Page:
Vetements’ Spring/Summer 2016 show at a Chinese restaurant last fall pretty much stole the headlines at Paris Fashion Week. Yet, somehow, the label and its frontman, co-founder Demna Gvasalia, remain a mystery to many — despite Gvasalia’s graduation from Antwerp’s Royal Academy of Fine Arts and stints at both Maison Margiela and Louis Vuitton, not to mention his appointment as Alexander Wang’s replacement at Balenciaga. In an attempt to remedy all that, Suleman Anaya sat down with Gvasalia for SSENSE, linking up with the Georgian designer at Vetements’ hangar-like showroom on the Boulevard de Strasbourg in the 10th Arrondissement. In the lengthy conversation that followed, Gvasalia reflected on everything from his youthful days in ex-Soviet Georgia and his time at Margiela and Vuitton to Vetements’ attitude, what attracted him to the Balenciaga position, and much more.
While an excerpt of the interview appears below, the piece can be read in its entirety over at SSENSE.
Right off the bat, I think you threw the best party Paris Fashion Week has seen in a long time, so thanks for that. It almost felt like London or Berlin in terms of music and energy.
That was the point – that for five hours you could imagine you weren’t in Paris. So we got a DJ from Berlin, and everyone loved it. Even I was a bit surprised by how freely everyone enjoyed themselves. At one point, five of the girls we had cast on Instagram for our show were dancing completely topless in a circle. It was fun, totally carefree, and very pure at the same time.
You are the “Toast of Paris,” to use a corny phrase. But if things had turned out differently you could have been a banker in Düsseldorf. Not many people know about your connection to Germany.
My family moved from ex-Soviet Georgia to Düsseldorf in 2000, and I stayed there for a year and a half. It was a brief period, but significant in that it was where I figured out what I wanted to do. I had studied economics in Georgia, just because my parents didn’t believe that fashion design could be a real profession one could live off of. So I had my bachelor’s degree in economics, and when I arrived in Germany, the idea was for me to get a job at a bank. But in Düsseldorf, I decided I owed it to myself to do what I really wanted to do, and in 2002 I started my studies at the Royal Academy of Fine Art in Antwerp.
What was growing up in Georgia like?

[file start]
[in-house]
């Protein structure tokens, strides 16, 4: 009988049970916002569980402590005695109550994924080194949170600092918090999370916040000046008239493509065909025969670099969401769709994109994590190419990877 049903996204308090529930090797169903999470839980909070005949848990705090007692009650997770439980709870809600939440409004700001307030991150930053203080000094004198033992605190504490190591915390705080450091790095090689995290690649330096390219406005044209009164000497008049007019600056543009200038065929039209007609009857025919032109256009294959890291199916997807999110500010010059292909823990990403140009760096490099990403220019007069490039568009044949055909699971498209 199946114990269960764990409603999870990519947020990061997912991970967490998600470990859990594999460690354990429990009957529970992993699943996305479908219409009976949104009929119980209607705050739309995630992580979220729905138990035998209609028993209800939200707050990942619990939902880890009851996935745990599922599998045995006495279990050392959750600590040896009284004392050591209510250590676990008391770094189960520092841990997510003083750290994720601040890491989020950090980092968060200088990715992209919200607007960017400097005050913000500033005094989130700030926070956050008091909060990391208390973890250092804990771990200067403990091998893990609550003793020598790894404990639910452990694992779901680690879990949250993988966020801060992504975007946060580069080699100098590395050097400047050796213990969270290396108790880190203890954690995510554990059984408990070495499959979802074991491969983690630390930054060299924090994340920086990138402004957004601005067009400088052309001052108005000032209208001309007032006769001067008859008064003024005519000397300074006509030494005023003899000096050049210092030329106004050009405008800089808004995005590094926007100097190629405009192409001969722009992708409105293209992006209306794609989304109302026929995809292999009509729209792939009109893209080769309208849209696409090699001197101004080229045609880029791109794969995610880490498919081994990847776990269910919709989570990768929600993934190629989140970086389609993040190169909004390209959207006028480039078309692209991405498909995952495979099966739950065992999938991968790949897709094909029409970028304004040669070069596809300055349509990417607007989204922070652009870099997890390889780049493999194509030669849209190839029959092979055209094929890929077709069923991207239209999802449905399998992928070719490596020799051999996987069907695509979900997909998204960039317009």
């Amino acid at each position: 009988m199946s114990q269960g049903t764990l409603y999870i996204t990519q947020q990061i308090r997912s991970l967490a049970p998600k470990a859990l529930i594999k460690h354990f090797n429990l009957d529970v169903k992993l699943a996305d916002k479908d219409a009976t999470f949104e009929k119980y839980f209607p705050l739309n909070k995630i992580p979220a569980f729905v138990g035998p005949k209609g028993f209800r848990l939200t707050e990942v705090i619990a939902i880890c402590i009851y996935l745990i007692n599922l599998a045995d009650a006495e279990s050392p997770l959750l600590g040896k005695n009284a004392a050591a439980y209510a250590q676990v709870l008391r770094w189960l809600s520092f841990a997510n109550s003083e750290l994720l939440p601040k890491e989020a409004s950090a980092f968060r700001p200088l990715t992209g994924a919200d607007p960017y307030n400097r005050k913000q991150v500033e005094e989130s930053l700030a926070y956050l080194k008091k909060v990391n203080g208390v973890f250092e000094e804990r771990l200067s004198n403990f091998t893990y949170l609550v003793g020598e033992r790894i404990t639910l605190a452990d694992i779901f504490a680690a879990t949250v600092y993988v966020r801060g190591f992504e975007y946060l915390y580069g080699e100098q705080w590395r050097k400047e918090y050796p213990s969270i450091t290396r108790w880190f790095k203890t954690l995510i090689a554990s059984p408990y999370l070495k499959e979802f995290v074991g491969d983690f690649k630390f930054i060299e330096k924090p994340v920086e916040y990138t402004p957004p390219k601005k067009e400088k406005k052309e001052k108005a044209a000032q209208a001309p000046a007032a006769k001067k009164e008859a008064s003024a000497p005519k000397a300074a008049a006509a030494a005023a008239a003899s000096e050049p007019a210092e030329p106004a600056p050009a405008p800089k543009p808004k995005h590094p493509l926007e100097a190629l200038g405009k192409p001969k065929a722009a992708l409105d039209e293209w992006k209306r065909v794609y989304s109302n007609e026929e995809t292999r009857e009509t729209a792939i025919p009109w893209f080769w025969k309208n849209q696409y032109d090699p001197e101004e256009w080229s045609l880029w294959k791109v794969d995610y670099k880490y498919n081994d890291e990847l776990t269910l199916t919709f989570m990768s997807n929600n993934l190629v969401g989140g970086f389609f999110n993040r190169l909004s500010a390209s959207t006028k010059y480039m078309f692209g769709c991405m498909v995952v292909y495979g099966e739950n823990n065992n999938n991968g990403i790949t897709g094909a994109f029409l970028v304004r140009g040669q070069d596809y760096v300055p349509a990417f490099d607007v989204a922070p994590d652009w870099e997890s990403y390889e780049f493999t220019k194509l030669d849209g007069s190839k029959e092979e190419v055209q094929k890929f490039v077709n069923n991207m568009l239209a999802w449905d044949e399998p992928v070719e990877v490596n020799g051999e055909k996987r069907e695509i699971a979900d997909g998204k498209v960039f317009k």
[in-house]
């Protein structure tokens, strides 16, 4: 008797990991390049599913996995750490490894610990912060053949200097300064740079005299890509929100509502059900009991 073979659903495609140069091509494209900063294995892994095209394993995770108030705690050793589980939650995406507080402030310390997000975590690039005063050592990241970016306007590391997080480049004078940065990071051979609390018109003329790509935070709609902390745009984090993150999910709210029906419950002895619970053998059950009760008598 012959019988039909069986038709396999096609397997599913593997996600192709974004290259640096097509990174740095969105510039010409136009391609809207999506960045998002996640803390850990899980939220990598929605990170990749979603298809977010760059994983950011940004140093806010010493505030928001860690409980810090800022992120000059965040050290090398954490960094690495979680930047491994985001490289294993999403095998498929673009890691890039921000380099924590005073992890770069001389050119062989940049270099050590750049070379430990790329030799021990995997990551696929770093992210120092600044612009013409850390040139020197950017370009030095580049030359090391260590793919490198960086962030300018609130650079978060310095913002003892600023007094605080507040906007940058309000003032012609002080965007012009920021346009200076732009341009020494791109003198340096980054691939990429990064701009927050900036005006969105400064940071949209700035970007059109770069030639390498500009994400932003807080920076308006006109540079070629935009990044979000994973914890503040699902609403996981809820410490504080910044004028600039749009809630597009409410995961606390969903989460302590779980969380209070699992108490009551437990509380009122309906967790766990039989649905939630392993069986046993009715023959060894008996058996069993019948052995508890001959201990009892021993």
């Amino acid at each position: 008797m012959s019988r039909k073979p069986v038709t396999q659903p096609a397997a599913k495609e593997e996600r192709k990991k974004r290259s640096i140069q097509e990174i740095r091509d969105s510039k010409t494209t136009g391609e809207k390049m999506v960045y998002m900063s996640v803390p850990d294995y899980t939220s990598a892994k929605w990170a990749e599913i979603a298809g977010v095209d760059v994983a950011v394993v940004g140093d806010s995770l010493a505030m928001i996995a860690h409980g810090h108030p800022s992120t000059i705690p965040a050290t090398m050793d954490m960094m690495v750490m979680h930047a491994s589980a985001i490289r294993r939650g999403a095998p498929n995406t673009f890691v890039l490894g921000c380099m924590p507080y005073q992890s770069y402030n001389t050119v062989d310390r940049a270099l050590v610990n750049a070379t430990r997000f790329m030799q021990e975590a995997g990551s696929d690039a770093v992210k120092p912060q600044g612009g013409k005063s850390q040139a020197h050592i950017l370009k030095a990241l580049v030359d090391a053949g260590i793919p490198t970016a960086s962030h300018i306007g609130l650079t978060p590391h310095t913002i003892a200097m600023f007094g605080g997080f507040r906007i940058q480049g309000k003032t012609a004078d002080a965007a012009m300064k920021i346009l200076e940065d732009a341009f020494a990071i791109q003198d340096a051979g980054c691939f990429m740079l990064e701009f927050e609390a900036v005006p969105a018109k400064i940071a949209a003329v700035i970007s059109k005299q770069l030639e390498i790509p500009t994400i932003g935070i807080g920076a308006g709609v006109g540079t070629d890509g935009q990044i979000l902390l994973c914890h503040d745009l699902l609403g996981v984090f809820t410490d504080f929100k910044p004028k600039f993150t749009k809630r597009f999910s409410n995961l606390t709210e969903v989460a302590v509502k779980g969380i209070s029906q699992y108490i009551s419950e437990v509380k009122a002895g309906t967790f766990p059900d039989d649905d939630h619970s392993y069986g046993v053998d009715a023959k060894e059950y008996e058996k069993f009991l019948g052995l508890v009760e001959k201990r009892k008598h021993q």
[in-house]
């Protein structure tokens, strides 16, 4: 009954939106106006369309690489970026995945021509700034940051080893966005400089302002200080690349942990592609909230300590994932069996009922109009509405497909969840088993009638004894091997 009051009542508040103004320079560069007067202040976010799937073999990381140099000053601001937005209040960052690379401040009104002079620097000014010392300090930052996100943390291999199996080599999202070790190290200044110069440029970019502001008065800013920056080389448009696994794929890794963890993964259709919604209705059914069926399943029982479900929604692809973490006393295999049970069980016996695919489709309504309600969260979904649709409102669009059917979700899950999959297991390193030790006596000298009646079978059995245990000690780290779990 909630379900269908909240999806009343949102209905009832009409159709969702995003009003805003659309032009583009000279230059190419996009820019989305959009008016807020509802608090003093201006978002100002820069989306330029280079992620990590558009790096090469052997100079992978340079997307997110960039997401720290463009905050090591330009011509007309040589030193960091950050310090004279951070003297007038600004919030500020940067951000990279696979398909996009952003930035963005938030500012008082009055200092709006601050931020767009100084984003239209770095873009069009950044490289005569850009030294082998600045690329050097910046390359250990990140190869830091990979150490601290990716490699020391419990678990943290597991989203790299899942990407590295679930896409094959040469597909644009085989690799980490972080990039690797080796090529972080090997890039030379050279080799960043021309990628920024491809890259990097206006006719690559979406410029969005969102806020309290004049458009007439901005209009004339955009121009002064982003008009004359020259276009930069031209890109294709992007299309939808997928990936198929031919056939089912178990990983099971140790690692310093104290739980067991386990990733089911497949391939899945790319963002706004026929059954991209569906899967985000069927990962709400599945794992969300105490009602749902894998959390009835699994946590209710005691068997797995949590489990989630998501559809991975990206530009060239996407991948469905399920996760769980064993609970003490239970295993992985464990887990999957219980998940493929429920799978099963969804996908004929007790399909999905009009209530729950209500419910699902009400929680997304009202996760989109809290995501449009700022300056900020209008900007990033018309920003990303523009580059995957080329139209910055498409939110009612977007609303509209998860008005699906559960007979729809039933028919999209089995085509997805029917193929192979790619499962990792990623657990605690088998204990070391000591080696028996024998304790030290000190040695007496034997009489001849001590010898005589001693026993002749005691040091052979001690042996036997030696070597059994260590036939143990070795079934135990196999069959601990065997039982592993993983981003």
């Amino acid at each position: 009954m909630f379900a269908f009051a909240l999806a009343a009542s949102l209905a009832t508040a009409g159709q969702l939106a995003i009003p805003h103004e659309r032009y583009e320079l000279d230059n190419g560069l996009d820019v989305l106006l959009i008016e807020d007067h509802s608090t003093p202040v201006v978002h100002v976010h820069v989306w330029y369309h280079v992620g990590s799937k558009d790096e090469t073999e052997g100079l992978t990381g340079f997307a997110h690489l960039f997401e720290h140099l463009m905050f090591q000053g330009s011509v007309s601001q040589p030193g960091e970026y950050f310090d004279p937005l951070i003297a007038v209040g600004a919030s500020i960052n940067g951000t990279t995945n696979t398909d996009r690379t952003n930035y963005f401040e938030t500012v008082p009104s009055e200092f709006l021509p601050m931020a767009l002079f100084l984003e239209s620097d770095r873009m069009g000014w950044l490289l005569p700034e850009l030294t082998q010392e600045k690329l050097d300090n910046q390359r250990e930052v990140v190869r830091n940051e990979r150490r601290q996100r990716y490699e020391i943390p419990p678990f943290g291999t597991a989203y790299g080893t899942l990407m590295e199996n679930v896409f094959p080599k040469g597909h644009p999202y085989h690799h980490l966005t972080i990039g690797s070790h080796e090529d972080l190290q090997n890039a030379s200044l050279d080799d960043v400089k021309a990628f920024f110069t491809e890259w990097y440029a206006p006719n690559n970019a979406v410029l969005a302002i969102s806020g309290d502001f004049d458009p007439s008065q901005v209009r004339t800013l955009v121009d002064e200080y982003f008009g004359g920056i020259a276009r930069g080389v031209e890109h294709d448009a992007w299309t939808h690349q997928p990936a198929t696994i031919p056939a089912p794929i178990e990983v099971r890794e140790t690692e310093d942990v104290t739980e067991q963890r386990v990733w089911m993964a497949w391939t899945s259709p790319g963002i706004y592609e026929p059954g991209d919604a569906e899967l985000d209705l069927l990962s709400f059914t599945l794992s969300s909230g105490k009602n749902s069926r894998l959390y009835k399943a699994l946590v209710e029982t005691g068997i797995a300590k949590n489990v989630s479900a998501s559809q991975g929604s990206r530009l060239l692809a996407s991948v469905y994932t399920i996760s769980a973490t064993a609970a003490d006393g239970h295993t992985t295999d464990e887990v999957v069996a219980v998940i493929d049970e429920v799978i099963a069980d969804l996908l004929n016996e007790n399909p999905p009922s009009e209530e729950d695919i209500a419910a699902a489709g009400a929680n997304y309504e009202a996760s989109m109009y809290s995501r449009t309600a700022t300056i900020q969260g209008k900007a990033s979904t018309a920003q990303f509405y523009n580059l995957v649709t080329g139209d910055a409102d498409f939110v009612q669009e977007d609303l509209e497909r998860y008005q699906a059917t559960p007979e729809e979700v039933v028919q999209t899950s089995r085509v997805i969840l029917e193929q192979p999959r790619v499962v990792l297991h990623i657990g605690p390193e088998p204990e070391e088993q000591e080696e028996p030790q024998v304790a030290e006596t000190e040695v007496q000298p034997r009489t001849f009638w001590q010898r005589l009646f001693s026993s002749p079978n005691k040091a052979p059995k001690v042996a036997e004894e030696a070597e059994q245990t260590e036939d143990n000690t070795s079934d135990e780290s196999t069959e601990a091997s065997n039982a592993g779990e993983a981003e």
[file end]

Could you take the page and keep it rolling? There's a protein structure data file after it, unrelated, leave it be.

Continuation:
Up until 1991, Georgia was part of the ex-Soviet Union, so I had a Soviet childhood. I was brought up with Stalinist, Leninist, and Communist ideas and deprived of any kind of real information. There were only two magazines that had some vague fashion references in them, which of course had nothing to do with what was going on in the West. Then the Soviet Union collapsed, and Georgia opened up. It was like an explosion. Suddenly you had Fanta and Coca Cola, and Vogue. There was a glut of foreign influences. Now we had McDonald’s, and the coolest thing was to have your birthday party at McDonald’s. I remember I celebrated my birthday there once, and it was like “Wow!” It was like going to Caviar Kaspia here in Paris. It was so colorful, and Happy Meals actually made people happy.
Do you think that vacuum has informed the way you see things? There seems to be a residual fascination with the iconography of freedom and capitalism in Vetements collections, as in the DHL t-shirt that opened your last show.
I guess to some extent that delayed cultural formation did shape me, because I had such a hunger for discovering and knowing things that my generational peers already knew.
When did you know you wanted to design clothes?
I have wanted to do this for as long as I can remember. As a child, I was obsessed with clothes and kept changing outfits, just because I wanted to try a new look. Keep in mind this was in a Soviet country where millions of kids wore the same clothes, so the variety of what I had to work with was limited. But the lack of means pushes you further. I also loved looking at the women around me, what they were wearing.